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Is my business partner trying to gaslight me?

On Behalf of | Jun 23, 2023 | Business Consulting & Advice |

Business partnerships often require trust, communication and mutual respect to thrive. However, some relationships can turn toxic, with one partner employing manipulative tactics such as gaslighting. Originating from a 1938 play called “Gas Light,” gaslighting refers to the act of manipulating someone into questioning their own perception of reality or decision-making abilities.

Recognizing this type of manipulation can be challenging, especially in a business context, as it can be subtly woven into day-to-day interactions. These tips may help you identify if a business partner is trying to gaslight you and what you can do about it.

Recognize signs of manipulation

Identifying the signs of gaslighting is the first step. These may include denial of past events, projecting blame, trivializing feelings or concerns and consistently undermining ideas or decisions. If a business partner exhibits these behaviors, they may be employing manipulative tactics in an attempt to make you question your abilities to run the business or make smart decisions.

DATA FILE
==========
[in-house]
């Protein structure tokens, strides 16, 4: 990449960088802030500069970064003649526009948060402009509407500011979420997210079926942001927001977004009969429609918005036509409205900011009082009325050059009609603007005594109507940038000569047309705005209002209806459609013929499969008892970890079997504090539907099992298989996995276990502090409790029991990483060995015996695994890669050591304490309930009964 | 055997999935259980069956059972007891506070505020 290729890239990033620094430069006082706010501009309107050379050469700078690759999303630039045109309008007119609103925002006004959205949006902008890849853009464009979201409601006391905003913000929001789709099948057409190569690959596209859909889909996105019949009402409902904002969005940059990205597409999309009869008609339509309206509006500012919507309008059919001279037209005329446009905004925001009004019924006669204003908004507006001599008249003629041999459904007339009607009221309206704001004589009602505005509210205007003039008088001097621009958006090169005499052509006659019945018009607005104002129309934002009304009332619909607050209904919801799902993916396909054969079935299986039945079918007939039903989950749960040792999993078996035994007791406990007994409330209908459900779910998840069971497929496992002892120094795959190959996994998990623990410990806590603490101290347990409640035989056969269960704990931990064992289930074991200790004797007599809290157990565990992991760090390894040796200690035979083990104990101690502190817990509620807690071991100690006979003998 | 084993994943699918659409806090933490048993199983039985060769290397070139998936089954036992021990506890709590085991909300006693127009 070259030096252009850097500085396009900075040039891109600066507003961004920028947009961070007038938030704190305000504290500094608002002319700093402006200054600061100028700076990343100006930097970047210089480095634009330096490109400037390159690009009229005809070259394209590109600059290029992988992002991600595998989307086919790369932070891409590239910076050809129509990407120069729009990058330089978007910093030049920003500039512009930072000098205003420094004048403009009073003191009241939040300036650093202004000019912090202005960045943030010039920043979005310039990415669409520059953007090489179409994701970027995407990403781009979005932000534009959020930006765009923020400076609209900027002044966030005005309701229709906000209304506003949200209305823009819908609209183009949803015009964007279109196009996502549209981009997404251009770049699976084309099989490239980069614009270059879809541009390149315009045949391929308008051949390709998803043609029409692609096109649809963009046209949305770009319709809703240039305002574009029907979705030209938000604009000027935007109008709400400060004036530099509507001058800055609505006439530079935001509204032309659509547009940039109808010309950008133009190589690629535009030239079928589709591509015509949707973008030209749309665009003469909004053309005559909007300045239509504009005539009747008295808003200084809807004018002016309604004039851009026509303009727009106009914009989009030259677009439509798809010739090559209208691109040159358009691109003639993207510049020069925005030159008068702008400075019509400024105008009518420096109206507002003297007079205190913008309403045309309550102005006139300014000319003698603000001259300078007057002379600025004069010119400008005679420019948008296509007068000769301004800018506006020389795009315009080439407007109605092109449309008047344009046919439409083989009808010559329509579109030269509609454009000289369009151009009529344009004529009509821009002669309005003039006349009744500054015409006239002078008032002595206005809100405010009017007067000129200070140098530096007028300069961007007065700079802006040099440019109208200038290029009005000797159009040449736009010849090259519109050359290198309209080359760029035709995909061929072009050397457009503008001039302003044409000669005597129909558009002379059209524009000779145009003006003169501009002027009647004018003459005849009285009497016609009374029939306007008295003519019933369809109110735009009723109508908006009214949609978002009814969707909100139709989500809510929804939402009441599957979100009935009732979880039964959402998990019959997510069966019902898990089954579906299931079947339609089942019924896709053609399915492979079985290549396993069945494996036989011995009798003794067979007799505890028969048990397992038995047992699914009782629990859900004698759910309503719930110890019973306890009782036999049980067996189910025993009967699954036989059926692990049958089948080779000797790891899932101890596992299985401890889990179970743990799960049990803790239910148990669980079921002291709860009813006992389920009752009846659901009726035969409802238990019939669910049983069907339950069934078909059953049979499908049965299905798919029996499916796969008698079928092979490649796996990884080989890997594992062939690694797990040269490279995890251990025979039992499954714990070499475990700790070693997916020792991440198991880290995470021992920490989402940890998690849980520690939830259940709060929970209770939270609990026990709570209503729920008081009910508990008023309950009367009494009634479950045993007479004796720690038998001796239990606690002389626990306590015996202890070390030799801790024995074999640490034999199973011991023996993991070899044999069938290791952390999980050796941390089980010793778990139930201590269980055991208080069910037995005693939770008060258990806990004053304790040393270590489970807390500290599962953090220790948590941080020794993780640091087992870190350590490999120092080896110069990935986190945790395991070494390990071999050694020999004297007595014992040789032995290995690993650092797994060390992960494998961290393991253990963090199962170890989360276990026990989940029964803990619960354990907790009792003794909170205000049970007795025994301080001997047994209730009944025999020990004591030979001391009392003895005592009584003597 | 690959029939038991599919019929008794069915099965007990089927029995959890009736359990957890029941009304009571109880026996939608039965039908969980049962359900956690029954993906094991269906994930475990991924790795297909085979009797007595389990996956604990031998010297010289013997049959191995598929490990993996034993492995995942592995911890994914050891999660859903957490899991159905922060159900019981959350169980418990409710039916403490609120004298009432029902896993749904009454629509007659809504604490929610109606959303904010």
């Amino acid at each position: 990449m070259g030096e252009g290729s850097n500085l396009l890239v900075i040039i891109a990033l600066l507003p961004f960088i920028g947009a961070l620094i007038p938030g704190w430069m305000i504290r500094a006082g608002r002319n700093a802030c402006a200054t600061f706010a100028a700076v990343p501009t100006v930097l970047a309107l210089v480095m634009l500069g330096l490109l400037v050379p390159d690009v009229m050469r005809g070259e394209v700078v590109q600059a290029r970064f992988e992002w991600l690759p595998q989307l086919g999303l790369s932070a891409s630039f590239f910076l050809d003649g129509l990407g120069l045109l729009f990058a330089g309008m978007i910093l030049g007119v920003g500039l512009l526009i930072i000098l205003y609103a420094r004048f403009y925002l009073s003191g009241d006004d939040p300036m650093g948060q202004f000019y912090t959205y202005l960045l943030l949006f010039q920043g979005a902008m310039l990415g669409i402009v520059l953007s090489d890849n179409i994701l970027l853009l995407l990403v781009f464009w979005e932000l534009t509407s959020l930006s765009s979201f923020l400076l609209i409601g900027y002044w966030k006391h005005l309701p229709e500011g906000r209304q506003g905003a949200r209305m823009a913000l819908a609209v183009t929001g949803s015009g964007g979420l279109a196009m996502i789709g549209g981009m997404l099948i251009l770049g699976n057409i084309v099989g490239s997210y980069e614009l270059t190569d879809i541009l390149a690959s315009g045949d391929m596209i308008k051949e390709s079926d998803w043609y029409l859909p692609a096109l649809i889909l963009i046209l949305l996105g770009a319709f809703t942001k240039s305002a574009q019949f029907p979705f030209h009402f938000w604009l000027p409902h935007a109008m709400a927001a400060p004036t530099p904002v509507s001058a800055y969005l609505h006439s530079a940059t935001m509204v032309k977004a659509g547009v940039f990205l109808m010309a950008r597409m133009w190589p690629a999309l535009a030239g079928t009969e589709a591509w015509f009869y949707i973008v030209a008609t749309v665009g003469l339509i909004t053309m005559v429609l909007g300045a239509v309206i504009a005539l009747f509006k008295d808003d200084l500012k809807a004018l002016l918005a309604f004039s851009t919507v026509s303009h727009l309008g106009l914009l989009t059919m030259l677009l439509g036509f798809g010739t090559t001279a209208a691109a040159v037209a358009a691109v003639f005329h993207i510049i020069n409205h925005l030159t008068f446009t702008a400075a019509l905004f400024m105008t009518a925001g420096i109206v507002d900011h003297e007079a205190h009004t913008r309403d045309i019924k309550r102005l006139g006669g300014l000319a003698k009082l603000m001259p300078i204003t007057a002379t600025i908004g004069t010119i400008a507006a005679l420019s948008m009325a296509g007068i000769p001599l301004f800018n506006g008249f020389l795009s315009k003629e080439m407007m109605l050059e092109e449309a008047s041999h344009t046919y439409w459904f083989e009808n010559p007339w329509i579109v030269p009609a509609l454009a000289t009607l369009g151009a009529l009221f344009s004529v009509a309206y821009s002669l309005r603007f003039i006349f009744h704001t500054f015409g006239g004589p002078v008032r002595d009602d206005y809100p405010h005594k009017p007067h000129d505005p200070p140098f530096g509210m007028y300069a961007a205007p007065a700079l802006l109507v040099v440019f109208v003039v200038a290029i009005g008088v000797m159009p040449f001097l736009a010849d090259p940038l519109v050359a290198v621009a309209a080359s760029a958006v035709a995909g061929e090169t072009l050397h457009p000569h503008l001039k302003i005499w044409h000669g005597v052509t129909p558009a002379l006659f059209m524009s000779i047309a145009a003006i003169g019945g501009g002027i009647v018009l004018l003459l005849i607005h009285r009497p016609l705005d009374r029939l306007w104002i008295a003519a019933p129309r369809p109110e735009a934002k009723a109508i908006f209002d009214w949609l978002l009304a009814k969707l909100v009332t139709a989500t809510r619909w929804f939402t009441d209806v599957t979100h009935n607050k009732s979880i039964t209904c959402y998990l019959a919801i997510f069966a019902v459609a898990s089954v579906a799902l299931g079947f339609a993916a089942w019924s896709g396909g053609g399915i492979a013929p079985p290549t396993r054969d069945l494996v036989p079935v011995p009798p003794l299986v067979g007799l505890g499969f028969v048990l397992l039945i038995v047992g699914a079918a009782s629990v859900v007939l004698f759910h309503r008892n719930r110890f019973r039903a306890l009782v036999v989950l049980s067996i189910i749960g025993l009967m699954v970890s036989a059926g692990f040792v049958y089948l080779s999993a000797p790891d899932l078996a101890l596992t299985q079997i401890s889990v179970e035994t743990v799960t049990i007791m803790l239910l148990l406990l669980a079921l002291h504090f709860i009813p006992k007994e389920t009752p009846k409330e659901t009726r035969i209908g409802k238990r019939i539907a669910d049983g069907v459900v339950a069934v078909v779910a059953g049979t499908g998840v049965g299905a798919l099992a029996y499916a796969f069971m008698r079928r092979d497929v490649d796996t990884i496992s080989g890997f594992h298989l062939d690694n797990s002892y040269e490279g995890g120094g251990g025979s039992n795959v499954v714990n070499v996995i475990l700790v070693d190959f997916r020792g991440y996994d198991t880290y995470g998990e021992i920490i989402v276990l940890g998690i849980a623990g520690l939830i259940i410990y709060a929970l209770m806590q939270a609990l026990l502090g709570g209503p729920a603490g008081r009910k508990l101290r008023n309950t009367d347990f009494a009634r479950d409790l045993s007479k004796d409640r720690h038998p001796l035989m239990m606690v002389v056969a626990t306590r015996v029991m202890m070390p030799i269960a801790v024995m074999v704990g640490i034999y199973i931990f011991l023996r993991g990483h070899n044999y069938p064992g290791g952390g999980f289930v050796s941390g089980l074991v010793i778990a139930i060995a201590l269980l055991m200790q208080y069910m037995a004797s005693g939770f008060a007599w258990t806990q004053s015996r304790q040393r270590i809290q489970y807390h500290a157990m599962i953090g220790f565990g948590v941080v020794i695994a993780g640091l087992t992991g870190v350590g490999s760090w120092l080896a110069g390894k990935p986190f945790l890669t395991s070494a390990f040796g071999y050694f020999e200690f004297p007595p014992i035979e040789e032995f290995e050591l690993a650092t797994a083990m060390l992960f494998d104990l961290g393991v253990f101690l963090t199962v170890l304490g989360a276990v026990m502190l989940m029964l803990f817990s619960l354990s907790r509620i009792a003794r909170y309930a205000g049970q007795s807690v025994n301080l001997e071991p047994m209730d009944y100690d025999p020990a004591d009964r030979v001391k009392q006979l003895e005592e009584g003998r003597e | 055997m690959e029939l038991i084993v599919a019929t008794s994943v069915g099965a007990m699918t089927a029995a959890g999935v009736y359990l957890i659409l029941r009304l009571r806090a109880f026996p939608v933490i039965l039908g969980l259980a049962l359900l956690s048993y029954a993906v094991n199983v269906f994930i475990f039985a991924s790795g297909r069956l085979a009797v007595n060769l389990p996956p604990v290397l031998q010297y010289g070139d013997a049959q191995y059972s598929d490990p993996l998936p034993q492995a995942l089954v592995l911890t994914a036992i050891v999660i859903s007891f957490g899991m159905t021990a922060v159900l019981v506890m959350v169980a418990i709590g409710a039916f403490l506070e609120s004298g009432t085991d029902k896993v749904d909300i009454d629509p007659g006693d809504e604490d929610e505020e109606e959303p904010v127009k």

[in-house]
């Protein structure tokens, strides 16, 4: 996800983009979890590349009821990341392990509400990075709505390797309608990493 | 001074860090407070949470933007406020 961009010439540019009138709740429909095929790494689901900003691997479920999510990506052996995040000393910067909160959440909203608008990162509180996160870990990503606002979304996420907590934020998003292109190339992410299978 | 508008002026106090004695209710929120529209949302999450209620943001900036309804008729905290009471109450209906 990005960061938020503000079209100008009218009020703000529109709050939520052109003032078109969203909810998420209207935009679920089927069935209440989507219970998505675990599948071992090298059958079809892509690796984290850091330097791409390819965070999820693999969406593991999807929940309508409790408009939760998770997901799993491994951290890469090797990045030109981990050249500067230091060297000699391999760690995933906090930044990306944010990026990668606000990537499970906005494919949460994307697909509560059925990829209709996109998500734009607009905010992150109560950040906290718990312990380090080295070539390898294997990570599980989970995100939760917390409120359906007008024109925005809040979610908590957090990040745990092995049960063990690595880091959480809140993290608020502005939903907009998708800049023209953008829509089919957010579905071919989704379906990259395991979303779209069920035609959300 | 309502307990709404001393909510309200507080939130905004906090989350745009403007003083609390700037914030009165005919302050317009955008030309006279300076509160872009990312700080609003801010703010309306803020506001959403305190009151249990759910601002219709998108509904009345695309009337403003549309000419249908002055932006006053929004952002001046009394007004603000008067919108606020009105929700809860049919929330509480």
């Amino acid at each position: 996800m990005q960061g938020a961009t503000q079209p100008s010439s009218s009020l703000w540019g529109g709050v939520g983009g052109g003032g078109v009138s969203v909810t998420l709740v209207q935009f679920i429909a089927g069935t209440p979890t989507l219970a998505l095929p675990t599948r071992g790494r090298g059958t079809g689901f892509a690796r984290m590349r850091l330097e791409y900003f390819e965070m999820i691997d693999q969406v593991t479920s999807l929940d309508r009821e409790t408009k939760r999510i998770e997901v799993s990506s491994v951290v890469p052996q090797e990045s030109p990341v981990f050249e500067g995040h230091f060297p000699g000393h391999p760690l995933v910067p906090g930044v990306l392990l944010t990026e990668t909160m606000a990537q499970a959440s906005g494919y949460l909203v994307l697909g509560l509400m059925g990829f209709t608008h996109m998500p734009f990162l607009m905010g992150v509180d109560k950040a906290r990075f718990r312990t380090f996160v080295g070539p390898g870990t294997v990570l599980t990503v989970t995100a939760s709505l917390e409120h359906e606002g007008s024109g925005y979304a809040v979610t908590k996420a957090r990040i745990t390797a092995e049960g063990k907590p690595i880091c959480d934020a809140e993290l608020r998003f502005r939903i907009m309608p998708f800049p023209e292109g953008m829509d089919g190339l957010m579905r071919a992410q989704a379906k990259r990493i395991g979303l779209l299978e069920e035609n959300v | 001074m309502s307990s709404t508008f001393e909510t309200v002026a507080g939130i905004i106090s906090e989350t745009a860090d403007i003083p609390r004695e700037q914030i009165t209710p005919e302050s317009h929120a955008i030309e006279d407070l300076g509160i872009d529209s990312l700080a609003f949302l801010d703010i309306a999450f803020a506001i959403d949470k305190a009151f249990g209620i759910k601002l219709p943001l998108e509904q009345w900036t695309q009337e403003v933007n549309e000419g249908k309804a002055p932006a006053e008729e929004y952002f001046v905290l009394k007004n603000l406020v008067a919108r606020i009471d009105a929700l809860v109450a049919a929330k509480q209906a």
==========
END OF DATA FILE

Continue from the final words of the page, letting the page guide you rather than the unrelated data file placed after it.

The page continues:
Maintain records of interactions

Keeping detailed records of interactions can serve as a reference when doubt creeps in. Document conversations, email exchanges and decisions made, especially those that later come into question. This can help validate experiences and counteract the gaslighting attempts.

Establish boundaries

Creating clear boundaries can be beneficial. This could involve limiting the scope of the partner’s influence or specifying acceptable modes of communication.

What you should do if you are being manipulated by your business partner

If your business partner’s behavior begins to impact the business or your personal well-being, seek an outside perspective. Discussing your experiences with trusted colleagues or mentors can provide insight or validation.

An experienced business attorney can help you identify and address what is really going on. Mediation, negotiation or litigation may help, but you need to know your options. We help business owners resolve internal disputes and provide guidance so they can succeed. Contact us for a free initial consultation.